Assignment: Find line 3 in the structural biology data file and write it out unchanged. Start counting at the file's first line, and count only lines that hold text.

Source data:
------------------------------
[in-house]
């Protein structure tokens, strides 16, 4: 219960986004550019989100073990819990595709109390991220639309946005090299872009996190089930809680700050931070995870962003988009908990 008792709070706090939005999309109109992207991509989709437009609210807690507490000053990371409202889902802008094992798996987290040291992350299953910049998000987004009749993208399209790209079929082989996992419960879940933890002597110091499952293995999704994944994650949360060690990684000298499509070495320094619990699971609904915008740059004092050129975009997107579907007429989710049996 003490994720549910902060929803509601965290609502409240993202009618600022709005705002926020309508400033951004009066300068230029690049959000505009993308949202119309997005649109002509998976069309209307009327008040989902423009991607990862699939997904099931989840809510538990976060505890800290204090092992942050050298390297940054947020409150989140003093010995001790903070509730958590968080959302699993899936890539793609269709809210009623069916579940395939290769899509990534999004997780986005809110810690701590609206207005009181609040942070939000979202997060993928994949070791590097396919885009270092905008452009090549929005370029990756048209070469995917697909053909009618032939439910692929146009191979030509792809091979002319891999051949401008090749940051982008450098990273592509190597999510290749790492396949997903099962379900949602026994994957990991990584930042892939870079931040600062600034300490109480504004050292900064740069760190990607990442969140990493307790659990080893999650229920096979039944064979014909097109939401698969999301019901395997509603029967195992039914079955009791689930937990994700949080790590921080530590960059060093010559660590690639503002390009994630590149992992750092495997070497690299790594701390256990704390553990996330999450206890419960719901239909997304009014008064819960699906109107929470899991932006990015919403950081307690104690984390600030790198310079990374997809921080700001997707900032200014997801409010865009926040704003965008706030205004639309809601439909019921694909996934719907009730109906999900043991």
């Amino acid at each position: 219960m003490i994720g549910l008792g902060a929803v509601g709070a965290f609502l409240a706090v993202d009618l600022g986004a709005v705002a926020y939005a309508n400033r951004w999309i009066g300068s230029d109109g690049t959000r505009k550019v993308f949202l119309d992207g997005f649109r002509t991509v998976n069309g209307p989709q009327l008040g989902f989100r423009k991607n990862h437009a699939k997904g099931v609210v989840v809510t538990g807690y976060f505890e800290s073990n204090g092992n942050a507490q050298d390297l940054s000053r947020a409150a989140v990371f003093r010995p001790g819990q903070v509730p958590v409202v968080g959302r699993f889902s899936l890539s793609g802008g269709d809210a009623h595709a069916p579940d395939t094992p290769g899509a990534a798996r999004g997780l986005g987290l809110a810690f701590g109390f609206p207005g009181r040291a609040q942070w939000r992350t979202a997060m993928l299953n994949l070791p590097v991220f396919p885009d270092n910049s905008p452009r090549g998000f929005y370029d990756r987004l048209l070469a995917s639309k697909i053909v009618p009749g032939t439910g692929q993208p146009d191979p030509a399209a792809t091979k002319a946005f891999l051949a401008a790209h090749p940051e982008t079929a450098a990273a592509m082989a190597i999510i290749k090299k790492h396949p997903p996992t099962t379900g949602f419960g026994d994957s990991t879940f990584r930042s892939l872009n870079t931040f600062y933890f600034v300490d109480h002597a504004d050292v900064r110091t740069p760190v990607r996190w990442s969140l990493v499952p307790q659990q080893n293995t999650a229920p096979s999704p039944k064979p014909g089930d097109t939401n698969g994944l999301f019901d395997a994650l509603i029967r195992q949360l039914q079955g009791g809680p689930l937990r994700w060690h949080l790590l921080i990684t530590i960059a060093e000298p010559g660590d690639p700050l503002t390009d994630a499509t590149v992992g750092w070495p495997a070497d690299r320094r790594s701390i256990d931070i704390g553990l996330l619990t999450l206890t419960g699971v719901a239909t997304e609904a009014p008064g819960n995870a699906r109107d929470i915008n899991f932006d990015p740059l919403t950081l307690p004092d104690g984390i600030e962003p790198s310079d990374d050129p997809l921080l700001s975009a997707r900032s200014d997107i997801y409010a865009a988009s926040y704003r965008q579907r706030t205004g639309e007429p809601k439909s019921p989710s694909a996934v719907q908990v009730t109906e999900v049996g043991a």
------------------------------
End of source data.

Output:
């Amino acid at each position: 219960m003490i994720g549910l008792g902060a929803v509601g709070a965290f609502l409240a706090v993202d009618l600022g986004a709005v705002a926020y939005a309508n400033r951004w999309i009066g300068s230029d109109g690049t959000r505009k550019v993308f949202l119309d992207g997005f649109r002509t991509v998976n069309g209307p989709q009327l008040g989902f989100r423009k991607n990862h437009a699939k997904g099931v609210v989840v809510t538990g807690y976060f505890e800290s073990n204090g092992n942050a507490q050298d390297l940054s000053r947020a409150a989140v990371f003093r010995p001790g819990q903070v509730p958590v409202v968080g959302r699993f889902s899936l890539s793609g802008g269709d809210a009623h595709a069916p579940d395939t094992p290769g899509a990534a798996r999004g997780l986005g987290l809110a810690f701590g109390f609206p207005g009181r040291a609040q942070w939000r992350t979202a997060m993928l299953n994949l070791p590097v991220f396919p885009d270092n910049s905008p452009r090549g998000f929005y370029d990756r987004l048209l070469a995917s639309k697909i053909v009618p009749g032939t439910g692929q993208p146009d191979p030509a399209a792809t091979k002319a946005f891999l051949a401008a790209h090749p940051e982008t079929a450098a990273a592509m082989a190597i999510i290749k090299k790492h396949p997903p996992t099962t379900g949602f419960g026994d994957s990991t879940f990584r930042s892939l872009n870079t931040f600062y933890f600034v300490d109480h002597a504004d050292v900064r110091t740069p760190v990607r996190w990442s969140l990493v499952p307790q659990q080893n293995t999650a229920p096979s999704p039944k064979p014909g089930d097109t939401n698969g994944l999301f019901d395997a994650l509603i029967r195992q949360l039914q079955g009791g809680p689930l937990r994700w060690h949080l790590l921080i990684t530590i960059a060093e000298p010559g660590d690639p700050l503002t390009d994630a499509t590149v992992g750092w070495p495997a070497d690299r320094r790594s701390i256990d931070i704390g553990l996330l619990t999450l206890t419960g699971v719901a239909t997304e609904a009014p008064g819960n995870a699906r109107d929470i915008n899991f932006d990015p740059l919403t950081l307690p004092d104690g984390i600030e962003p790198s310079d990374d050129p997809l921080l700001s975009a997707r900032s200014d997107i997801y409010a865009a988009s926040y704003r965008q579907r706030t205004g639309e007429p809601k439909s019921p989710s694909a996934v719907q908990v009730t109906e999900v049996g043991a």